Our journey through the 1936 version of Flash Gordon is nearly over – there’s just one more chapter to go.
At the end of last week’s episode we left our heroes sheltering from an attacking rocket ship (seemingly being piloted by their friend Prince Baron).
Time to sit down with Flash, Dale and Zarkov for one last time as we watch Chapter 13 – Rocketing to Earth
Flash and the others escape through a convenient trap door, just as the tower is destroyed.
Hang on! They cheated! There wasn’t a trap door last week!
It turns out Prince Baron has been captured and the rocket ship was under Ming’s control all along.
Flash and co clamber out of the wreckage of the tower but Vultan is injured. As they help him back through the tunnels beneath Ming’s palace they see Baron being taken to the dungeons.
Flash fights off Ming’s guards and frees Prince Baron. The Flash Mob head back to laboratory, not realising one of Ming’s guards overhead their plan.
Back in the laboratory, Zarkov explains that he wants Ming to attack them in the lab because they’ll be able to defend it. Ming falls for Zarkov’s ploy and dispatches guards to capture them and prepare the execution chamber.
True to his word, Zarkov has a machine that electrifies the door to the laboratory. Everyone seems very happy they can hold out indefinitely using the device. Apparently food, water and pooping are not a concern on Mongo.
Unfortunately, Ming is one smart cookie and he turns off the power to the lab. Just as Ming’s guards are about to recapture the good guys, an air raid siren goes off – Prince Thun and his lion men have arrived in their gyro ships.
As Ming’s ships battle the gyro ships, Flash and the gang are arrested and taken to the throne room to witness their friends destruction. Things don’t quite go according to plan and Ming’s rocket ships appear to be losing.
Deciding he’s had enough gloating, Ming sends the prisoners to the tunnel of terror but Thun and his lion men arrive just in time. They overwhelm Ming’s guards but Ming escapes.
Fleeing from Flash and the others, Ming enters the sacred palace of the great god Tayo from which no man returns. At least, that’s what that devious little high priest tells them.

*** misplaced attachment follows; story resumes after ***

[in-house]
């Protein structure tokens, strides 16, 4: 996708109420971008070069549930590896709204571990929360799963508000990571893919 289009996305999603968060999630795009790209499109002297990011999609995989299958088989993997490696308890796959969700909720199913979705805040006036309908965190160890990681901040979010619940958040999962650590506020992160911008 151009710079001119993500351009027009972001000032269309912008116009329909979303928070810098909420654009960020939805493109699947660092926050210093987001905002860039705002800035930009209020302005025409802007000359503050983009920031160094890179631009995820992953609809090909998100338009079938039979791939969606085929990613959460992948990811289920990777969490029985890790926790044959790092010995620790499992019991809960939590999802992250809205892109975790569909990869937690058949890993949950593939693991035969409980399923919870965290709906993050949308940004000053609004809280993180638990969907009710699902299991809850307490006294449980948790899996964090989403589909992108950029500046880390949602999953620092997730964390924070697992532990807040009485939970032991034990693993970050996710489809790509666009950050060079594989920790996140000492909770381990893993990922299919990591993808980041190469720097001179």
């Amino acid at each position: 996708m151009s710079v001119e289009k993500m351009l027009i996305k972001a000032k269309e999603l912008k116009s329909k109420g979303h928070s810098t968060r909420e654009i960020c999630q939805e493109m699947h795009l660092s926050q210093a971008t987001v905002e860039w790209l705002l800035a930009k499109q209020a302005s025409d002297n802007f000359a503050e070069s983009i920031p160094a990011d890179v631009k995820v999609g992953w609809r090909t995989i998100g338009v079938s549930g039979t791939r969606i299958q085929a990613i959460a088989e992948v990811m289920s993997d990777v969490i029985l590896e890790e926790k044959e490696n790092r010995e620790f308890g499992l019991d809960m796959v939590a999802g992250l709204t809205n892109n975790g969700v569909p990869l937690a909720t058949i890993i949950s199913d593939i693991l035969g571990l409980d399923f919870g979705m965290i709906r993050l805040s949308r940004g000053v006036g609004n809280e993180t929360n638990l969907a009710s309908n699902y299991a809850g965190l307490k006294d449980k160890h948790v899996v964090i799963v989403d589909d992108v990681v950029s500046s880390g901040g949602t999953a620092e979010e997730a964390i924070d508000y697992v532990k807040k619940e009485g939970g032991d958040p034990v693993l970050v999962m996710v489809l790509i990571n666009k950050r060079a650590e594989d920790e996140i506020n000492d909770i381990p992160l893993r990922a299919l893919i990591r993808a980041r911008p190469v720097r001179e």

Zarkov contacts Earth again and explains that they will be leaving for Earth soon, even though there is only a one in a million chance they’ll survive. But… the high priest has followed them to the laboratory and is clearly up to no good.
Flash, Dale and Zarkov meet with Aura who tries to convince them to stay on Mongo but Zarkov and Flash insist they must return to Earth – for the benefit of science.
After saying their farewells, Flash, Zarkov and Dale set off for Earth in Zarkov’s rocket ship. Unbeknownst to them, the high priest has placed a bomb onboard.
Fortunately, the high priest’s gloating tips his hand and Prince Baron is (eventually) able to warn Flash about the bomb. Hero that he is, Flash throws the bomb out of the ship.
Despite the odds being stacked against them, Zarkov manages to pilot the ship back to Earth. As they land, Flash and Dale finally fall into each other’s arms. Ahhhh.
The high priest is at his Machiavellian best when he turns up to gloat to Aura and the others.
And I didn’t notice until today that Ming actually has his own sparkly version of the iron throne.
The resemblance is uncanny.
“Oh, boy, that was a lucky one.” – Flash Gordon after almost being crushed by an exploding tower.
I’m going to go with Flash himself this week – after all it’s his show and he did find the timebomb and throw it out of a moving rocket ship.
So that’s it for my trip down memory lane.
It must be over 30 years since I lasted watched Flash Gordon and I have to say, it was a lot better than I was expecting – even the acting was reasonable (okay, apart from Prince Baron).
Yes, the plot was almost undecipherably random at times, and there’s deus ex machina galore, and the characters are pretty much one dimensional (Flash fights, Dale raints, Zarkov invents things, Vultan laughs), and the dialogue is cheesy, and everyone is stupid/smart as required by the plot (sometimes both at the same time), and Buster Crabbe’s fight scenes aren’t a patch on Jason Statham’s but that’s not the point.
Flash Gordon is fun – pure, unadulterated, completely bonkers fun and I really enjoyed stepping back to a time when action and excitement took priority over gritty realism. Don’t get me wrong, I love shows like True Detective, Hannibal and American Horror Story as much as the next ageing Goth but not everything has to be overladen with artfully shot angst.
Sometimes all you want to do is watch a bunch of people trying to escape an alien planet ruled by a melodramatic megalomaniac. And shadow puppets, don’t forget the shadow puppets.
My homage to Flash Gordon, Glitch Mitchell and the Unseen Planet, is available now. For a limited time you can pick it up on kindle from Amazon US, Amazon UK, Amazon Canada and the other Amazon sites for just 99c. The paperback edition is also as cheap as I can make it – $10.95. The offer expires soon though so don’t hang around.
You can find out more about my upcoming releases, and get four FREE books by signing up for my newsletter here.[Flash Gordon Rewatch – Chapter 13 – Rocketing to Earth by Philip Harris first appeared on Solitary Mindset on 19th September 2015]